Belarus and its allies have repeatedly tried to muzzle speakers at the UN amid warnings of a new iron curtain falling across Europe during an ill-tempered debate on alleged human rights violations.
The body’s 47-member human rights council voted by 23 votes to two with 22 abstentions to adopt a resolution condemning rights violations in Belarus and requesting the UN high commissioner on Human Rights to take up the issue and report back to the council.
The debate was repeatedly interrupted by the Belarus representative, backed by delegates from Russia, China and Venezuela, who tried to limit presentations – including from Alexander Lukashenko’s main election challenger, Svetlana Tikhanovskaya, on procedural grounds.
Tikhanovskaya’s short video message had barely begun when the Belarusian representative, Yuri Ambrazevich, demanded it be switched off. He repeatedly interrupted the screening, raising procedural objections and insisting her words had “no relevance on the substance … on the events that are taking place today”.
He was overruled by the council president, Elisabeth Tichy-Fisslberger.
Anaïs Marin, the UN’s special rapporteur on Belarus, described the human rights situation in Belarus as “catastrophic” and warned: “Let’s not allow another iron curtain to descend on the European continent.”
More than 10,000 people had been “abusively arrested”, she said, with more than 500 reports of torture and thousands being “savagely beaten”. She called on authorities to release those held on “politically motivated charges”, and for the charges against them to be dropped.
Germany called the urgent all-day talks on behalf of the EU, which has tabled a draft resolution to demand the high commissioner for human rights, Michelle Bachelet, monitor the crisis and report back by the end of the year, after what the bloc has called “fraudulent elections” officially won by Lukashenko.
In power since 1994, Lukashenko denies rigging the 9 August vote, which, according to official government results, he won by a landslide. He has since cracked down hard on protesters demanding his resignation.
Tikhanovskaya, who officially finished second in the election and has since fled her homeland for Lithuania, demanded an end to violence and a free and fair presidential election. She urged the international community to respond vigorously to abuses in her country.
The situation in Belarus “demands immediate international attention”, she said in the video message, adding that the country’s violation of its international obligations to respect “human dignity and basic human rights … means the international community has a right to react in strongest terms”.
Lithuania’s foreign minister, Linas Linkevičius, visited Washington this week to urge stronger action from the US against the Lukashenko regime. After meetings with US secretary of state, Mike Pompeo, and congressional leaders, Linkevičius told the Guardian: “As we have said to our European Union colleagues, we would like to have some more tangible, visible reaction, not just statements. In exactly the same way, I would expect US leadership, and it has to do with the sanctions … and also support for civil society.”
The UK foreign secretary, Dominic Raab, also visited Pompeo this week and called for US and European solidarity on Belarus. Pompeo said on Wednesday the US was “coordinating” with Europe on sanctions and “on ensuring the spotlight remains on the legitimate aspirations of the Belarusian people”.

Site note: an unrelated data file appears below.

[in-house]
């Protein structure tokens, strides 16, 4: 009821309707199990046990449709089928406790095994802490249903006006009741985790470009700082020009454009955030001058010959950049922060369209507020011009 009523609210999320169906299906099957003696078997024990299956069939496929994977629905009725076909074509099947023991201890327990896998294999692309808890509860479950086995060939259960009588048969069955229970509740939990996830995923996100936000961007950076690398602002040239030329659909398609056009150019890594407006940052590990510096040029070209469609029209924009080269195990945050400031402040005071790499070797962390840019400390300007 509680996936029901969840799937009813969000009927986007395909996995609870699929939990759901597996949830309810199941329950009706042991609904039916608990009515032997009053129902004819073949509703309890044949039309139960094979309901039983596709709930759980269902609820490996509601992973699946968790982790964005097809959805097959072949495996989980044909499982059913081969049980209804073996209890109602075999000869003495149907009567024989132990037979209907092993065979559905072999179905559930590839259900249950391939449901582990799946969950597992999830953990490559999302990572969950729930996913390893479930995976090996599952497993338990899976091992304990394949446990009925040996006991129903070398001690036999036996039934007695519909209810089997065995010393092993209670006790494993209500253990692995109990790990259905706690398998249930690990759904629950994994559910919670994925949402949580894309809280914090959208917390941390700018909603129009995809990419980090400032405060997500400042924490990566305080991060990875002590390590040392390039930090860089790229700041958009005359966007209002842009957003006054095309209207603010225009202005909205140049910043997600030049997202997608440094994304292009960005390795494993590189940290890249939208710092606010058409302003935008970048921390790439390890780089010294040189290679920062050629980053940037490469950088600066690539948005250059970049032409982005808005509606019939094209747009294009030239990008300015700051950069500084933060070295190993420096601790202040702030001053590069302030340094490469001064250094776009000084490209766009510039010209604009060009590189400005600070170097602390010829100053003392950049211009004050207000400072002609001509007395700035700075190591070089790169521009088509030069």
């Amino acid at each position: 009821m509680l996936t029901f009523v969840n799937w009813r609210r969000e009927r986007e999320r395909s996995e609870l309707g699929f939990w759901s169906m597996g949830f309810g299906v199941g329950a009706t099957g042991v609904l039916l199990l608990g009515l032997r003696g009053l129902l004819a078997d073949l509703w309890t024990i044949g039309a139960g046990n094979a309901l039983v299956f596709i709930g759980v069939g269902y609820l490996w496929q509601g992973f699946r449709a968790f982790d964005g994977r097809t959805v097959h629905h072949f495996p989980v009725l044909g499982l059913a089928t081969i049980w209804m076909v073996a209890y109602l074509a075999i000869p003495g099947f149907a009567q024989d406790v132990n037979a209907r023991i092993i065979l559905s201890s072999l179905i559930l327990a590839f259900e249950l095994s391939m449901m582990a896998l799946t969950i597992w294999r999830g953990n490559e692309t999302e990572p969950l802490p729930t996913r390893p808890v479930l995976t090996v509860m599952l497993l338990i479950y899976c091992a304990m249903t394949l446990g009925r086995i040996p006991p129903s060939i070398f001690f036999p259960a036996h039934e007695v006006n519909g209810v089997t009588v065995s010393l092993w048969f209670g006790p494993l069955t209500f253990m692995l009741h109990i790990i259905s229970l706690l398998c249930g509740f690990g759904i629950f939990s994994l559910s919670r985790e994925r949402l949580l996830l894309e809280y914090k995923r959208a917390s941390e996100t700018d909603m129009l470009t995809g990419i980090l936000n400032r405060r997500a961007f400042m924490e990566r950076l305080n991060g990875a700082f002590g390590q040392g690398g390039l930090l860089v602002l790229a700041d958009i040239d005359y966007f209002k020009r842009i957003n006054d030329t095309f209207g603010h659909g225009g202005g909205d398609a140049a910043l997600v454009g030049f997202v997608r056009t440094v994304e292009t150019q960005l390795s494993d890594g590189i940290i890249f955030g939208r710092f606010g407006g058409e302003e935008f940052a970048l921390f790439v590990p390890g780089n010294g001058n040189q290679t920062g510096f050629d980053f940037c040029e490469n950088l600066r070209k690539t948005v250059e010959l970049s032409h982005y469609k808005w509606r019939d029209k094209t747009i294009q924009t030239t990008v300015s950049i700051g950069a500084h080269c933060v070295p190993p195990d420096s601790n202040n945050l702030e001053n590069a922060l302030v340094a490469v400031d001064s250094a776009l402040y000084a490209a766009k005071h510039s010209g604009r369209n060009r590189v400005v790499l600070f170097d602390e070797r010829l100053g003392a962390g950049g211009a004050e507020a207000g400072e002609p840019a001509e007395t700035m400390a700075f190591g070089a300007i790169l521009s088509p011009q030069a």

The resolution adopted by the council raises concerns about torture, arbitrary deprivations of life, and sexual and gender-based violence, as well as the intimidation, harassment and detention of opponents of Lukashenko’s government before and after the vote.
It called on the Belarus authorities to stop using excessive force against peaceful demonstrators, halt arbitrary arrests on political grounds and release all political prisoners, journalists and others detained for protesting.
In a statement read by her deputy, Bachelet said: “We are witnessing thousands of arrests. Hundreds of reports of torture and other ill-treatment, including sexual violence and the reported torture of children. It is vital for the future of Belarus to break these cycles of increasing repression and violence.”
Tikhanovskaya said she wanted to “emphasise our willingness to talk with the authorities and look for peaceful solution to the crisis. We demand an immediate end to violence against peaceful citizens. We demand immediate release of all political prisoners.”
Ambrazevich demanded Tikhanovskaya’s be cut off and blamed “mass media and social networks” for publicising what he said was a distorted picture. He and his counterparts from Russia, Venezuela and China also voiced multiple objections to statements by the UN deputy high commissioner for human rights, Nada al-Nashif, and by Marin, saying they had no place in the debate.
“We deny the unfounded accusations of sexual violence against protesters,” Ambrazevich said. “There is no official record of this. There is no confirmation also of claims that people disappeared in association with the protests.”
In Belarus, borders remained open on Friday despite Lukashenko announcing they would be closed because of a possible “war” with neighbouring countries, which he accused of supporting the opposition. The country’s border guard service said on its Telegram channel that “checks have been stepped up” and “tactical reinforcements have been deployed”, but that “checkpoints are permitting people to enter and leave”.